What is at play here is a gross abuse of the power of the majority in denying  the minority its rights over control of its own resources, the same rights that the majority accorded themselves in pre January 1966 Nigeria, on the basis of true federalism. It is instructive to note that, since the demise of their respective commodities (ground nuts, hides & skins, cocoa, etc) in the world market, as a result of their neglect, it became expedient for them to use their majority in suppressing the minority ethnic groups of the Niger Delta. The huge number of armed forces stationed in the Niger Delta testifies to this.  Nigeria has become a "prison of nationalities" for the minority ethnic groups.  Thus, the struggle for the ownership of their resources is inextricably linked to the question of the self-determination of nations. The refusal of the Federal Government to acknowledge the exclusive jurisdiction of the Niger Delta states over their natural resources, a position  backed by the North and the South West, is making instability inevitable in the Nigerian polity.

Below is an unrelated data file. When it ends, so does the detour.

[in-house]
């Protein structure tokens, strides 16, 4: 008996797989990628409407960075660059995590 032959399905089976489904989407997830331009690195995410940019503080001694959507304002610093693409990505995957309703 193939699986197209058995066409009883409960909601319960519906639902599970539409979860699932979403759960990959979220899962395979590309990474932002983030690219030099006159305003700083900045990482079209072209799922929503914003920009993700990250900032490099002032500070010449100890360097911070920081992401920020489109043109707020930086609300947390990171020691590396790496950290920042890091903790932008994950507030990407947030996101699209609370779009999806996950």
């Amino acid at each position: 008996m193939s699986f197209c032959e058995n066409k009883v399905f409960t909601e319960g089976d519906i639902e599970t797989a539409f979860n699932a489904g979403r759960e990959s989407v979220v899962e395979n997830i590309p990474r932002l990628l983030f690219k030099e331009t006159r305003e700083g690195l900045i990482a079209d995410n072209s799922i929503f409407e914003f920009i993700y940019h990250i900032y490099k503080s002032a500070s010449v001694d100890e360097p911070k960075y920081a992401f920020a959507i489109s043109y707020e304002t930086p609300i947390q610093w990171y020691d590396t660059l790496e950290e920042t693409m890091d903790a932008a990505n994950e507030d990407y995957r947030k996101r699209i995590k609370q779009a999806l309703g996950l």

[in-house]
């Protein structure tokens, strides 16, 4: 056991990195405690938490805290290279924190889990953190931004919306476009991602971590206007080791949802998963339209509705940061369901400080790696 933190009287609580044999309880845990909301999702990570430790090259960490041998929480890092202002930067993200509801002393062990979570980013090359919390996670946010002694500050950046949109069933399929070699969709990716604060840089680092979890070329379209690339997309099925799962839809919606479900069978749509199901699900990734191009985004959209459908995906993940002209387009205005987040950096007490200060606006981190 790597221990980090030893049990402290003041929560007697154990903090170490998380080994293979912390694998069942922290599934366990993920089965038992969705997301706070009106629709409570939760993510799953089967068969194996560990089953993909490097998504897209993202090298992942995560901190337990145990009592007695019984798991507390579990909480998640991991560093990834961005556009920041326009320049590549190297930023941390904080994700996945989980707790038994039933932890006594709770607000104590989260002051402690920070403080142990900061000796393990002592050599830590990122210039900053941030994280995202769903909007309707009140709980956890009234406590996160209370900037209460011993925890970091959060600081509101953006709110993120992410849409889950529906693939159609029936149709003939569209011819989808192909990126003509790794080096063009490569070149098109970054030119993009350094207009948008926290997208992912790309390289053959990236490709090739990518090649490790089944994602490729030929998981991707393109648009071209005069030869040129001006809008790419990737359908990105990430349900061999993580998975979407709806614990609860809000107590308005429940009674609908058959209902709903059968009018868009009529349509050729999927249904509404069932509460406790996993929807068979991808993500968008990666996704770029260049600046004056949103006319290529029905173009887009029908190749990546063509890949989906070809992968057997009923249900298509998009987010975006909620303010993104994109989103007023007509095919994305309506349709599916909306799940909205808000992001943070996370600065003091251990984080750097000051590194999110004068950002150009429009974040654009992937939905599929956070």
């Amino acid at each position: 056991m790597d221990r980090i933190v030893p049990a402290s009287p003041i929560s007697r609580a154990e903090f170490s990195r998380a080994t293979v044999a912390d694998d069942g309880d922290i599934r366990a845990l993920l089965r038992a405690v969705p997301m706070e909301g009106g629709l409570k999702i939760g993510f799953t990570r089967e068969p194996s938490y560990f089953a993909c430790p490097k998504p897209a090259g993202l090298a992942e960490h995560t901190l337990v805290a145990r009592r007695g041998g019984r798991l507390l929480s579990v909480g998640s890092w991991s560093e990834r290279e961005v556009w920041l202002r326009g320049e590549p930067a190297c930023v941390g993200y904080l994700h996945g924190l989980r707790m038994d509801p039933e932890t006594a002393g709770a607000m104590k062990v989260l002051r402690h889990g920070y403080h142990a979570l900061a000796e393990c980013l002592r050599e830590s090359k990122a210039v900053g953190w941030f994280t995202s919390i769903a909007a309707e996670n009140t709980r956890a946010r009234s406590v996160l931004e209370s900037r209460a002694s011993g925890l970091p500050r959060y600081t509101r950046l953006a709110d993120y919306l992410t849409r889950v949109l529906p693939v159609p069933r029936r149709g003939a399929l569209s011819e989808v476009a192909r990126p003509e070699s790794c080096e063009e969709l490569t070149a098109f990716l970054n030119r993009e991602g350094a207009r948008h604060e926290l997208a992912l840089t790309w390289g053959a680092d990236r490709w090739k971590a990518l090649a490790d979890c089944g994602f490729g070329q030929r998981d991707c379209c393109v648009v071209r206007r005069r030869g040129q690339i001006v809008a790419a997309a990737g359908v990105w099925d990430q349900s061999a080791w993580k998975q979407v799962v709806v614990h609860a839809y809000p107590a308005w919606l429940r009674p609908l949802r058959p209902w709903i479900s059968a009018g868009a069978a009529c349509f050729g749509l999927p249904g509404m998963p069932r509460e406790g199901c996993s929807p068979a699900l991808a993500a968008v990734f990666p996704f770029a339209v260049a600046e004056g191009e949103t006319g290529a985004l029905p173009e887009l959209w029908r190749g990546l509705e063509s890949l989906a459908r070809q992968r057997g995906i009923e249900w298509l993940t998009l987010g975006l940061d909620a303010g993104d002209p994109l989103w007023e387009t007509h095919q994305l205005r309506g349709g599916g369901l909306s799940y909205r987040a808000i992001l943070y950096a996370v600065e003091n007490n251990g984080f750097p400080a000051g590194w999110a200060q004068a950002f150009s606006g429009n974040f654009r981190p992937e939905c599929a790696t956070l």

In his essay under review, Dr. Aluko has shifted his position from true federalism to embrace quasi federalism as enshrined in the Constitution of the Federal Republic of Nigeria, 1999. His discourse of the ownership of natural resources in a federal polity is devoid of any sustained analysis of the concept of federalism, at least as practised in pre January 15, 1966, when the military intruded in Nigerian politics. If he had done that, as I am sure he is capable of doing, he would have come to the inevitable conclusion that the current "federal" system in Nigeria is in fact a militarized polity where the central government assumes ownership of land, natural resources, air, etc., and transform the federating units into mere administrative organs of the central government. Inherent in his analysis is an attempt to craft an economic justification for the status quo, in order to ensure the survivability of the non-oil producing states who have come to rely on their allocations from the sale of crude oil to manage their respective states.